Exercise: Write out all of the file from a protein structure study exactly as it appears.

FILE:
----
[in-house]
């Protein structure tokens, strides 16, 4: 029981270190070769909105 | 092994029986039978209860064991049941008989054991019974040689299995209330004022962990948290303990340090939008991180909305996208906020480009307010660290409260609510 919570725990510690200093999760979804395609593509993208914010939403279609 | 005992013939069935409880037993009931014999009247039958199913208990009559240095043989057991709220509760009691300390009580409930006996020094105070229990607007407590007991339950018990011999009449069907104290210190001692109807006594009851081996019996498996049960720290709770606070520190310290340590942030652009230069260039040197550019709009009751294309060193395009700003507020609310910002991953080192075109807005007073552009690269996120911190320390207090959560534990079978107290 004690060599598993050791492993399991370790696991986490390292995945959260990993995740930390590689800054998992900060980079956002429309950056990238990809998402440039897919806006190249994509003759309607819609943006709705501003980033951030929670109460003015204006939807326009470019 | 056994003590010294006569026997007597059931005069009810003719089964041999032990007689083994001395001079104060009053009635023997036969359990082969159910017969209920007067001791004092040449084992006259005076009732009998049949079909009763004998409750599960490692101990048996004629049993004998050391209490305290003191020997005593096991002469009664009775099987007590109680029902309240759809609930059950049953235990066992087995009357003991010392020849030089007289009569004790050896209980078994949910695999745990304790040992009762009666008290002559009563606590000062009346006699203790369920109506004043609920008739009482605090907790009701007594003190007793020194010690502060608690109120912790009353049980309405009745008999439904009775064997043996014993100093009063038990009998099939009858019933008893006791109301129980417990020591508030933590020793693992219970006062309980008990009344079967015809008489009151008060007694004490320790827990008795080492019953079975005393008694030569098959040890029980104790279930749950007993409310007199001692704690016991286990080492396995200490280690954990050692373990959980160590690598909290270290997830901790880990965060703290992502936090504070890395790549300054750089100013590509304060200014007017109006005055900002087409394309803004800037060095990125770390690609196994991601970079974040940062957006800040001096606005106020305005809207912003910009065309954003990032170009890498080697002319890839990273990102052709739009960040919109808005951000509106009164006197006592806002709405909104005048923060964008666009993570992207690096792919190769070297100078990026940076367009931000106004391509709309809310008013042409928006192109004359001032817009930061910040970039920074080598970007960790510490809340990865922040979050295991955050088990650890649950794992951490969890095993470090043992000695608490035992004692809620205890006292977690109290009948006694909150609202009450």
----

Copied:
[in-house]
């Protein structure tokens, strides 16, 4: 029981270190070769909105 | 092994029986039978209860064991049941008989054991019974040689299995209330004022962990948290303990340090939008991180909305996208906020480009307010660290409260609510 919570725990510690200093999760979804395609593509993208914010939403279609 | 005992013939069935409880037993009931014999009247039958199913208990009559240095043989057991709220509760009691300390009580409930006996020094105070229990607007407590007991339950018990011999009449069907104290210190001692109807006594009851081996019996498996049960720290709770606070520190310290340590942030652009230069260039040197550019709009009751294309060193395009700003507020609310910002991953080192075109807005007073552009690269996120911190320390207090959560534990079978107290 004690060599598993050791492993399991370790696991986490390292995945959260990993995740930390590689800054998992900060980079956002429309950056990238990809998402440039897919806006190249994509003759309607819609943006709705501003980033951030929670109460003015204006939807326009470019 | 056994003590010294006569026997007597059931005069009810003719089964041999032990007689083994001395001079104060009053009635023997036969359990082969159910017969209920007067001791004092040449084992006259005076009732009998049949079909009763004998409750599960490692101990048996004629049993004998050391209490305290003191020997005593096991002469009664009775099987007590109680029902309240759809609930059950049953235990066992087995009357003991010392020849030089007289009569004790050896209980078994949910695999745990304790040992009762009666008290002559009563606590000062009346006699203790369920109506004043609920008739009482605090907790009701007594003190007793020194010690502060608690109120912790009353049980309405009745008999439904009775064997043996014993100093009063038990009998099939009858019933008893006791109301129980417990020591508030933590020793693992219970006062309980008990009344079967015809008489009151008060007694004490320790827990008795080492019953079975005393008694030569098959040890029980104790279930749950007993409310007199001692704690016991286990080492396995200490280690954990050692373990959980160590690598909290270290997830901790880990965060703290992502936090504070890395790549300054750089100013590509304060200014007017109006005055900002087409394309803004800037060095990125770390690609196994991601970079974040940062957006800040001096606005106020305005809207912003910009065309954003990032170009890498080697002319890839990273990102052709739009960040919109808005951000509106009164006197006592806002709405909104005048923060964008666009993570992207690096792919190769070297100078990026940076367009931000106004391509709309809310008013042409928006192109004359001032817009930061910040970039920074080598970007960790510490809340990865922040979050295991955050088990650890649950794992951490969890095993470090043992000695608490035992004692809620205890006292977690109290009948006694909150609202009450």